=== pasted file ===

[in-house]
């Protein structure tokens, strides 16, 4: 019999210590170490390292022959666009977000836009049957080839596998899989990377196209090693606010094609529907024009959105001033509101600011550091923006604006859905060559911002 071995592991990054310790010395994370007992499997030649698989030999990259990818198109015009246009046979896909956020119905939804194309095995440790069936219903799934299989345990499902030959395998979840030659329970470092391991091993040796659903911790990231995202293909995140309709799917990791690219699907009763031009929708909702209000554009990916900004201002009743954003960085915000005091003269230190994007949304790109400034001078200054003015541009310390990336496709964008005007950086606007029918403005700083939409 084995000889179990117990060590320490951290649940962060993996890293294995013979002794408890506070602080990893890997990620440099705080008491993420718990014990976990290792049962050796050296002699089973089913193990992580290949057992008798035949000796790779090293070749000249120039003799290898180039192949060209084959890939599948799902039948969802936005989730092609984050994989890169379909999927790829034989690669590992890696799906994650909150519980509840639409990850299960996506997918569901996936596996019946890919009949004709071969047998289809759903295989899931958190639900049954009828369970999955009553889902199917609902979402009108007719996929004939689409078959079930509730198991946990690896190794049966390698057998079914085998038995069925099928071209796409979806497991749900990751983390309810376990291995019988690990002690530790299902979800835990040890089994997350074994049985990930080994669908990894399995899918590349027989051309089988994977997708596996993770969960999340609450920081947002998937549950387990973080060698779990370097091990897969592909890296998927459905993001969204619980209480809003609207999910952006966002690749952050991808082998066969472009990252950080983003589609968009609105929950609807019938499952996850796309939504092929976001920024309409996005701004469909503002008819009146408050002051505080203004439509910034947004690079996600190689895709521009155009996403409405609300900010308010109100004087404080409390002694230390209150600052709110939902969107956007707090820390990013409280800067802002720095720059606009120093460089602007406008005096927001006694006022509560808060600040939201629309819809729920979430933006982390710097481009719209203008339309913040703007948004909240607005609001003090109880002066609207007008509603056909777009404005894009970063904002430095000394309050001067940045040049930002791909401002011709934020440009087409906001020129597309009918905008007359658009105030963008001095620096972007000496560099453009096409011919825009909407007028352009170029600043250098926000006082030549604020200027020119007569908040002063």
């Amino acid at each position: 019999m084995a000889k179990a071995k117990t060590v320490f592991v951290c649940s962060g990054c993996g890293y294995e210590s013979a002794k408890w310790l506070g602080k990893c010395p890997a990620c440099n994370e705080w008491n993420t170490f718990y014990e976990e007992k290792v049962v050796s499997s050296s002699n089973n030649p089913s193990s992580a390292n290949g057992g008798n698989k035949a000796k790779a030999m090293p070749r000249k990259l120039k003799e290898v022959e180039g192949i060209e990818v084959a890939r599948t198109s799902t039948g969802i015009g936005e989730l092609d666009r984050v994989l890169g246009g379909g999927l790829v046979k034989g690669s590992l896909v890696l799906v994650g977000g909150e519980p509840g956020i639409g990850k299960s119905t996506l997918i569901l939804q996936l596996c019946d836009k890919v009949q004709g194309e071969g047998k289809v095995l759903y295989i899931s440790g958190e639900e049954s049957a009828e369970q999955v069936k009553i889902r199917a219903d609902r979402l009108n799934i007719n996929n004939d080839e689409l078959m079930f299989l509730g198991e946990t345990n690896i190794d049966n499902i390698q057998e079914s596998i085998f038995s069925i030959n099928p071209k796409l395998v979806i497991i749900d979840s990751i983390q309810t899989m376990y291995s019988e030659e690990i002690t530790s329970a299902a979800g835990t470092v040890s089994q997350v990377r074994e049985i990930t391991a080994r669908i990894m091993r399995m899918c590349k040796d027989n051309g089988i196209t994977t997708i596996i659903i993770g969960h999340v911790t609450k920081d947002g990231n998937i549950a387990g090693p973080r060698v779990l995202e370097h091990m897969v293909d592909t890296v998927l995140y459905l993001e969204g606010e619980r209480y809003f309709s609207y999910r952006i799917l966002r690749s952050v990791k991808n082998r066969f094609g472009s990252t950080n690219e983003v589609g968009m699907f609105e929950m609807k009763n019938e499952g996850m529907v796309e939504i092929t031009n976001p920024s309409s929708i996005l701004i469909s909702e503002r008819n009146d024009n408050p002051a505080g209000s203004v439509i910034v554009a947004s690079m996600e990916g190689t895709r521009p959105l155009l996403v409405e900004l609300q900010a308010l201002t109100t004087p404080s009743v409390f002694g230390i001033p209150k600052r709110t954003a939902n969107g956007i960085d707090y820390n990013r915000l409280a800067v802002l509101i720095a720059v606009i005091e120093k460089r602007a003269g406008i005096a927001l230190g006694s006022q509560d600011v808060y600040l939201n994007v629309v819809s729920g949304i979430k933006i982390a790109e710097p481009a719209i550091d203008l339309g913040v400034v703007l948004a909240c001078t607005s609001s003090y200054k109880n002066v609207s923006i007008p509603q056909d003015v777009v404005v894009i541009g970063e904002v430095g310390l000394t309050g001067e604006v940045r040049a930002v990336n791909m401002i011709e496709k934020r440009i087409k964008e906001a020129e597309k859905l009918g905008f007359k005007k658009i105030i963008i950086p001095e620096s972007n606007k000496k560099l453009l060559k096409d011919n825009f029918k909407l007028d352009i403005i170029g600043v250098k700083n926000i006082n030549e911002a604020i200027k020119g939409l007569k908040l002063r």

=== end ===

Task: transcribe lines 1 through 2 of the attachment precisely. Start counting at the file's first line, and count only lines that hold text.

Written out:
[in-house]
């Protein structure tokens, strides 16, 4: 019999210590170490390292022959666009977000836009049957080839596998899989990377196209090693606010094609529907024009959105001033509101600011550091923006604006859905060559911002 071995592991990054310790010395994370007992499997030649698989030999990259990818198109015009246009046979896909956020119905939804194309095995440790069936219903799934299989345990499902030959395998979840030659329970470092391991091993040796659903911790990231995202293909995140309709799917990791690219699907009763031009929708909702209000554009990916900004201002009743954003960085915000005091003269230190994007949304790109400034001078200054003015541009310390990336496709964008005007950086606007029918403005700083939409 084995000889179990117990060590320490951290649940962060993996890293294995013979002794408890506070602080990893890997990620440099705080008491993420718990014990976990290792049962050796050296002699089973089913193990992580290949057992008798035949000796790779090293070749000249120039003799290898180039192949060209084959890939599948799902039948969802936005989730092609984050994989890169379909999927790829034989690669590992890696799906994650909150519980509840639409990850299960996506997918569901996936596996019946890919009949004709071969047998289809759903295989899931958190639900049954009828369970999955009553889902199917609902979402009108007719996929004939689409078959079930509730198991946990690896190794049966390698057998079914085998038995069925099928071209796409979806497991749900990751983390309810376990291995019988690990002690530790299902979800835990040890089994997350074994049985990930080994669908990894399995899918590349027989051309089988994977997708596996993770969960999340609450920081947002998937549950387990973080060698779990370097091990897969592909890296998927459905993001969204619980209480809003609207999910952006966002690749952050991808082998066969472009990252950080983003589609968009609105929950609807019938499952996850796309939504092929976001920024309409996005701004469909503002008819009146408050002051505080203004439509910034947004690079996600190689895709521009155009996403409405609300900010308010109100004087404080409390002694230390209150600052709110939902969107956007707090820390990013409280800067802002720095720059606009120093460089602007406008005096927001006694006022509560808060600040939201629309819809729920979430933006982390710097481009719209203008339309913040703007948004909240607005609001003090109880002066609207007008509603056909777009404005894009970063904002430095000394309050001067940045040049930002791909401002011709934020440009087409906001020129597309009918905008007359658009105030963008001095620096972007000496560099453009096409011919825009909407007028352009170029600043250098926000006082030549604020200027020119007569908040002063």